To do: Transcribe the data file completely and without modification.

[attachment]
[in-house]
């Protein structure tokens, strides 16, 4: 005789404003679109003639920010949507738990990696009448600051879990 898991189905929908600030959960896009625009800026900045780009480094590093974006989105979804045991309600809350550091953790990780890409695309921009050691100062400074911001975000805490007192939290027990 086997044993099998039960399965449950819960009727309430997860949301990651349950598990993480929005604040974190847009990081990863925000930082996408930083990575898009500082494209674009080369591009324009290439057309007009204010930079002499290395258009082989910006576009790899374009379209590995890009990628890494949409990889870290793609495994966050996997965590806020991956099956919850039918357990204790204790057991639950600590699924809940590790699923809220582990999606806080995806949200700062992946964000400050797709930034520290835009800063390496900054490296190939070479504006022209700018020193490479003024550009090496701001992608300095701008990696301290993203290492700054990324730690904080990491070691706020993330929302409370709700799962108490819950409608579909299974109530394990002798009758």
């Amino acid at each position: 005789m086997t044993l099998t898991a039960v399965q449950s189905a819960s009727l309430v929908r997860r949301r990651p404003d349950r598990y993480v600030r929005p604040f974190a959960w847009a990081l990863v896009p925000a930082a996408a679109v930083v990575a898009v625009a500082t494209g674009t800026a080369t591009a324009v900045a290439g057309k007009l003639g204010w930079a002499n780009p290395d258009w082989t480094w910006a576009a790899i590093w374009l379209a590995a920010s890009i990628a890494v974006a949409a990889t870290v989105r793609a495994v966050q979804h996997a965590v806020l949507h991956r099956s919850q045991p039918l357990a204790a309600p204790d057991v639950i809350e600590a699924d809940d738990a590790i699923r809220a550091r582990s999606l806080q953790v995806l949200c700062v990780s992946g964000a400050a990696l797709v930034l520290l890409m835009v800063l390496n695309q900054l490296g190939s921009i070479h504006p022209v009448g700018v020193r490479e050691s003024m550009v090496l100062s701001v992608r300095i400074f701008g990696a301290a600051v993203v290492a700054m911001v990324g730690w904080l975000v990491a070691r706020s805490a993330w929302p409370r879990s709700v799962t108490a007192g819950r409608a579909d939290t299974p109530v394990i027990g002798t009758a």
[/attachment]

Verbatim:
[in-house]
């Protein structure tokens, strides 16, 4: 005789404003679109003639920010949507738990990696009448600051879990 898991189905929908600030959960896009625009800026900045780009480094590093974006989105979804045991309600809350550091953790990780890409695309921009050691100062400074911001975000805490007192939290027990 086997044993099998039960399965449950819960009727309430997860949301990651349950598990993480929005604040974190847009990081990863925000930082996408930083990575898009500082494209674009080369591009324009290439057309007009204010930079002499290395258009082989910006576009790899374009379209590995890009990628890494949409990889870290793609495994966050996997965590806020991956099956919850039918357990204790204790057991639950600590699924809940590790699923809220582990999606806080995806949200700062992946964000400050797709930034520290835009800063390496900054490296190939070479504006022209700018020193490479003024550009090496701001992608300095701008990696301290993203290492700054990324730690904080990491070691706020993330929302409370709700799962108490819950409608579909299974109530394990002798009758």
């Amino acid at each position: 005789m086997t044993l099998t898991a039960v399965q449950s189905a819960s009727l309430v929908r997860r949301r990651p404003d349950r598990y993480v600030r929005p604040f974190a959960w847009a990081l990863v896009p925000a930082a996408a679109v930083v990575a898009v625009a500082t494209g674009t800026a080369t591009a324009v900045a290439g057309k007009l003639g204010w930079a002499n780009p290395d258009w082989t480094w910006a576009a790899i590093w374009l379209a590995a920010s890009i990628a890494v974006a949409a990889t870290v989105r793609a495994v966050q979804h996997a965590v806020l949507h991956r099956s919850q045991p039918l357990a204790a309600p204790d057991v639950i809350e600590a699924d809940d738990a590790i699923r809220a550091r582990s999606l806080q953790v995806l949200c700062v990780s992946g964000a400050a990696l797709v930034l520290l890409m835009v800063l390496n695309q900054l490296g190939s921009i070479h504006p022209v009448g700018v020193r490479e050691s003024m550009v090496l100062s701001v992608r300095i400074f701008g990696a301290a600051v993203v290492a700054m911001v990324g730690w904080l975000v990491a070691r706020s805490a993330w929302p409370r879990s709700v799962t108490a007192g819950r409608a579909d939290t299974p109530v394990i027990g002798t009758a």